Bridging the Gap

Though the tech space has already opened its doors for women leaders in the country, it is still a growth opportunity for women having merely a single-digit percentage share in the industry.

Talent search expansion and retraining. The shortage of talent in campuses reflects a need for diversity in large technology companies. Majority of the 7,276 female engineering student applicants attending TalentSprint’s Google-supported Women Engineer program came from modest family income backgrounds.  Most applicants, from as many as 664 colleges and 83 universities, were from Telangana, Andhra Pradesh, West Bengal, Delhi, Maharashtra, Tamil Nadu, and Uttar Pradesh. Tech firms

Paul said:

“The top institutions already have gender bias built into their classrooms, so now the thinking has moved to ask if there can be alternative sources to find women programmers who are not part of pedigree education but have the potential with training and intervention…if they can be turned into world-class programmers on par with those from the Top-20 institutions.”

 Acknowledging women’s unique skills. Women fare well in the field of client management. Today, aside from strong technical abilities, technology-heavy roles require customer engagement skills.

Chetty-Rajagopal of Multiversal Advisory explained:

 “There is a very high level of customer interface and women have done that very well along with nurturing the business, creating long term wins and rapport, and building on it.”

Emerging roles. In terms of industry growth, Anand Subramaniam, Associate Director at management and strategy consulting firm Zinnov, said that more women would emerge for the project engineering roles. He shared:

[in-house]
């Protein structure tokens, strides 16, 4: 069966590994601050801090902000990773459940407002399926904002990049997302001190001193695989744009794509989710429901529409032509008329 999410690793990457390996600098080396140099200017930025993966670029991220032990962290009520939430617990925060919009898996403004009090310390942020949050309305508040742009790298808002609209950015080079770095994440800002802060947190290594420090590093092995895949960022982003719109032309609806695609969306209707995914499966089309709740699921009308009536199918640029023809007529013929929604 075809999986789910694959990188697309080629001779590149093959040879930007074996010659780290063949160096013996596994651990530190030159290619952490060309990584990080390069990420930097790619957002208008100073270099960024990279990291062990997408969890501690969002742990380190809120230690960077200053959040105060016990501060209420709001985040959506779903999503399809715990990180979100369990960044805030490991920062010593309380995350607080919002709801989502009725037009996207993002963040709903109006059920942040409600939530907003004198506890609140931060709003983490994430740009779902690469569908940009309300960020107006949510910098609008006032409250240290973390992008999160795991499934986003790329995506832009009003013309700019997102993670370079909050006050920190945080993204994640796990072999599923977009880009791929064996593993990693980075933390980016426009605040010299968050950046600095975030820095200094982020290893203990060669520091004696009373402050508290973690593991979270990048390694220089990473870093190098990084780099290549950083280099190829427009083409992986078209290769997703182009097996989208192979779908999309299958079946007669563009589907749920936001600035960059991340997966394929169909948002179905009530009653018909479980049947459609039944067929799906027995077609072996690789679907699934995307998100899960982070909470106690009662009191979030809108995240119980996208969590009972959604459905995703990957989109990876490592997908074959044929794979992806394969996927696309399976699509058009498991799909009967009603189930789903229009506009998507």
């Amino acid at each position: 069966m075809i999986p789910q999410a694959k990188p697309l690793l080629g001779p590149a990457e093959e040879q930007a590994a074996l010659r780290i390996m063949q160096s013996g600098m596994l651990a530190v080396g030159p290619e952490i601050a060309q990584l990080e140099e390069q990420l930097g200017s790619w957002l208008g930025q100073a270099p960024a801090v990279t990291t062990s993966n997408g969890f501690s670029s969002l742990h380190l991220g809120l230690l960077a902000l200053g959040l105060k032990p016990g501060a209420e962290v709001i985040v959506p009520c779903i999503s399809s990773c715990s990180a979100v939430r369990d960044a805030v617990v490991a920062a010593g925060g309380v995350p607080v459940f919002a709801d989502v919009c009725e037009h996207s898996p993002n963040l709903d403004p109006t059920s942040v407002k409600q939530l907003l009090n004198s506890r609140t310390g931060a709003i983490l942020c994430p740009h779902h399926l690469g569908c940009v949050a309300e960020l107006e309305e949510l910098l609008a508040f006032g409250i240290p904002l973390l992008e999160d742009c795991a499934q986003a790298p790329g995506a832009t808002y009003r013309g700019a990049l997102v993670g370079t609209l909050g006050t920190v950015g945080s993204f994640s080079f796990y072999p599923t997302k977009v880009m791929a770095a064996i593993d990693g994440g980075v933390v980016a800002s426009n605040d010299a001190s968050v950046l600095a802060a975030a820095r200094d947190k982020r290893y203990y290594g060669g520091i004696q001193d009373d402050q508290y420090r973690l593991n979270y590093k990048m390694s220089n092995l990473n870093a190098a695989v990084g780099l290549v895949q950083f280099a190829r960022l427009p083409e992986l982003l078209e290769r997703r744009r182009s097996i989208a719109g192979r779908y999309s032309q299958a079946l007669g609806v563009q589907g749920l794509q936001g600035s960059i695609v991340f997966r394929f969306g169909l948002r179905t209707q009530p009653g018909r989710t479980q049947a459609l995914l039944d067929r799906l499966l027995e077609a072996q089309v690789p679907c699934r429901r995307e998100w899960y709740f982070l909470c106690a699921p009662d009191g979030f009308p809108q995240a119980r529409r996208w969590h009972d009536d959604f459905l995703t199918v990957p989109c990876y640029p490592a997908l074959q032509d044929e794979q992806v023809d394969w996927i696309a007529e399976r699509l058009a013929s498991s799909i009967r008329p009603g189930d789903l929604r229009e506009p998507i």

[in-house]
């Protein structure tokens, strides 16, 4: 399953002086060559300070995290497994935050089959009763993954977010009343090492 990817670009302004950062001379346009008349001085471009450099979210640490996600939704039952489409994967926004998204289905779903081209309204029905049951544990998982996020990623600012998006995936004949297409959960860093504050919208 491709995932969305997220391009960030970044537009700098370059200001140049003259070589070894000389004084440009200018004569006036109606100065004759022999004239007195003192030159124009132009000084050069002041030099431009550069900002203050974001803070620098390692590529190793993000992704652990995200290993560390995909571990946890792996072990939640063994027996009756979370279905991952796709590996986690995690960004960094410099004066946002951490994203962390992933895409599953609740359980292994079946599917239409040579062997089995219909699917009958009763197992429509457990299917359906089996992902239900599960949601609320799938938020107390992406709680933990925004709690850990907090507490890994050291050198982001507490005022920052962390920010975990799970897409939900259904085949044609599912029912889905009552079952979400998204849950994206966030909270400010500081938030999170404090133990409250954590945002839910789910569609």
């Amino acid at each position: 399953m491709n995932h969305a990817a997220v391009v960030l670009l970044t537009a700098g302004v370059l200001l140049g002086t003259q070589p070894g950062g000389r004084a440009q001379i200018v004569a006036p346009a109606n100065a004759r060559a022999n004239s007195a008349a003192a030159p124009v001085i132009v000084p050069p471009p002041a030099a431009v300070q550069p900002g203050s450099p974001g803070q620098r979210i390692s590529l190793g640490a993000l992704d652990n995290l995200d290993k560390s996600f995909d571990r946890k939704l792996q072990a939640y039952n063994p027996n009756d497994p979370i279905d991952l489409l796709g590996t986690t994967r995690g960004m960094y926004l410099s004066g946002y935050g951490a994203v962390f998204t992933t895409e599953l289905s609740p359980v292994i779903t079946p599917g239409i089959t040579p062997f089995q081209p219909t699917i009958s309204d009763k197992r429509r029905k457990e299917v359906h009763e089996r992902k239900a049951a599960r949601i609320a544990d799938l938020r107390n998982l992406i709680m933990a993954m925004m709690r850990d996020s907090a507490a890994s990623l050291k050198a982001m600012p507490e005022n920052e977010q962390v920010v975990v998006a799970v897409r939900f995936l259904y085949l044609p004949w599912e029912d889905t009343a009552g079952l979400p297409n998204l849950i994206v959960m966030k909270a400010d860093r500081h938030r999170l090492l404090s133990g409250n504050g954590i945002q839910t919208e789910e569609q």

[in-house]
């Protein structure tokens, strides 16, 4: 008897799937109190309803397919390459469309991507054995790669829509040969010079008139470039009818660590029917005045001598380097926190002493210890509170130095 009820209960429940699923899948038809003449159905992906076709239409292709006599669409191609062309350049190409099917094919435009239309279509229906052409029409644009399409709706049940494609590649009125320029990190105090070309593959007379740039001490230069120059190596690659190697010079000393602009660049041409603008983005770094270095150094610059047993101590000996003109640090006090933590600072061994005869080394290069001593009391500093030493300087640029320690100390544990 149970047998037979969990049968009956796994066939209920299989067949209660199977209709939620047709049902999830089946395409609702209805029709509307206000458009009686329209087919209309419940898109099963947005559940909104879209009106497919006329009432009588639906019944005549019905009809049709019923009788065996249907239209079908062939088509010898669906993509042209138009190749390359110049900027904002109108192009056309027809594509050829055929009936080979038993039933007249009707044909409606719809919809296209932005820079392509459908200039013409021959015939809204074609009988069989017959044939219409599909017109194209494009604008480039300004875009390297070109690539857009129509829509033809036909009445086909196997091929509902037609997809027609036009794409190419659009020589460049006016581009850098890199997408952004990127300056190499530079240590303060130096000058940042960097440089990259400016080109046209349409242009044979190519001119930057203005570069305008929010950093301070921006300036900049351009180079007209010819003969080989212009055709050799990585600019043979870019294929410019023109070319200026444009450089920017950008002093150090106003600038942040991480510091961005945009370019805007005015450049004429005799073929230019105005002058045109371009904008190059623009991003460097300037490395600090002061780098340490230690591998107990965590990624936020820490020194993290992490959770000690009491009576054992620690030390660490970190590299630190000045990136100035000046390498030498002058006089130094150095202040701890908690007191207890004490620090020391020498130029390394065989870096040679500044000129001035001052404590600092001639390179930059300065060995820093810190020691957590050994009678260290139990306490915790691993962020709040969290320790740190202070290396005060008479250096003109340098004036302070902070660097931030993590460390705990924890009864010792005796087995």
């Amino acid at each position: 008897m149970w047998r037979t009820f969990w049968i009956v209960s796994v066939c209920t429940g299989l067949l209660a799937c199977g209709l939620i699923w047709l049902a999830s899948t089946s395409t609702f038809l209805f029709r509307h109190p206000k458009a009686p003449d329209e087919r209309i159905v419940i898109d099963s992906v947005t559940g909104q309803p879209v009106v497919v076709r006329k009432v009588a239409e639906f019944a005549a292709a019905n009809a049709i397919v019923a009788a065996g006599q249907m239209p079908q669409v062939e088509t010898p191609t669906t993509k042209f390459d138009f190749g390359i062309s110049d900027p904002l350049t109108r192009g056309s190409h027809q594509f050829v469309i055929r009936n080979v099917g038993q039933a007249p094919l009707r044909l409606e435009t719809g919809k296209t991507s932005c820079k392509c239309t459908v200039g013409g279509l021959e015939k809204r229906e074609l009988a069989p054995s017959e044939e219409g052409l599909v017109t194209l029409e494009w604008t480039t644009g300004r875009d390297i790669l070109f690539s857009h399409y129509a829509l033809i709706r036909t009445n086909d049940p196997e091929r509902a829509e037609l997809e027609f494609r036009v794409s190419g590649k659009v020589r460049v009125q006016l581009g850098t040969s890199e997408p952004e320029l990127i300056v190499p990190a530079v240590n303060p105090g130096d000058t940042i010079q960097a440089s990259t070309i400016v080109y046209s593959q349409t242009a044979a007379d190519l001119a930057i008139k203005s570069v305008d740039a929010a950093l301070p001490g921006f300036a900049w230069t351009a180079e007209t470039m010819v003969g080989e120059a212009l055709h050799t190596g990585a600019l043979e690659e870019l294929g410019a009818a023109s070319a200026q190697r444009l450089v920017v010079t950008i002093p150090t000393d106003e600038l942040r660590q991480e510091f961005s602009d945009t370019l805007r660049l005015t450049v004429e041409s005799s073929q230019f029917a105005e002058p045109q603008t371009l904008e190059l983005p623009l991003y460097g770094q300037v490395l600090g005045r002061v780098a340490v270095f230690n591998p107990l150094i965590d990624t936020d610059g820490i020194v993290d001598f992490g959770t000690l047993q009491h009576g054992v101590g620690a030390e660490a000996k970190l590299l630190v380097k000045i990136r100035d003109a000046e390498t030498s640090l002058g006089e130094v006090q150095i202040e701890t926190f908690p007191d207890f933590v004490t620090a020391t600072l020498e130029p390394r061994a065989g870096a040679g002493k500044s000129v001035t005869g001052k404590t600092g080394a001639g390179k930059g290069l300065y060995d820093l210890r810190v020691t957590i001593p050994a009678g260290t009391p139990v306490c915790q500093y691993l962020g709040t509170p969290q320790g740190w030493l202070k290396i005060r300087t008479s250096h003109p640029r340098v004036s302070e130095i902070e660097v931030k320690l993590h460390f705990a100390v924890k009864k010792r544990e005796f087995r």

“The tech ecosystem in India is going to the next level and multinationals, too, are more confident of the tech talent here. Women are also traveling and showcasing their capabilities and coming into the mainstream.”

A global mandate. Multiversal Advisory’s Chetty-Rajagopal said that bringing women on top is a clear mandate not only in India but globally and it goes beyond ticking boxes on diversity.

Initiatives to support the talent pool dropouts.  One example of successful initiatives that support women is the Delhi-based Women in Tech (WiT) aimed at creating roles for women returning to work after a break. The program is also spurring women in leadership roles. 

Recognising that a large number of talented women drop out of the workplace at different points in their lives, companies are now placing programs, some introduce internships, to let them ease back into the workplace before taking on a full-time role.

With regards to the future of women in tech, Subramaniam of Zinnov said:

 “There is a lot of room to grow. We have to take a short-term and long-term view on how to get more women in tech. You have to get rid of the unconscious bias during hiring and fight predisposition towards hiring men. The conversation also has to involve men and the entire ecosystem, and move beyond forums and human resource initiatives,” 

Though efforts are being taken to develop communities for women coders and to encourage more girls to study STEM while in school, a lot is still to be done.

Chowhan of SAP Concur remains hopeful for the future of women leaders in the tech and said:

“There is an African proverb – ‘it takes a village to raise a child’. Unlike the generations before, women today have the acknowledgment, understanding, and support of the entire ecosystem.”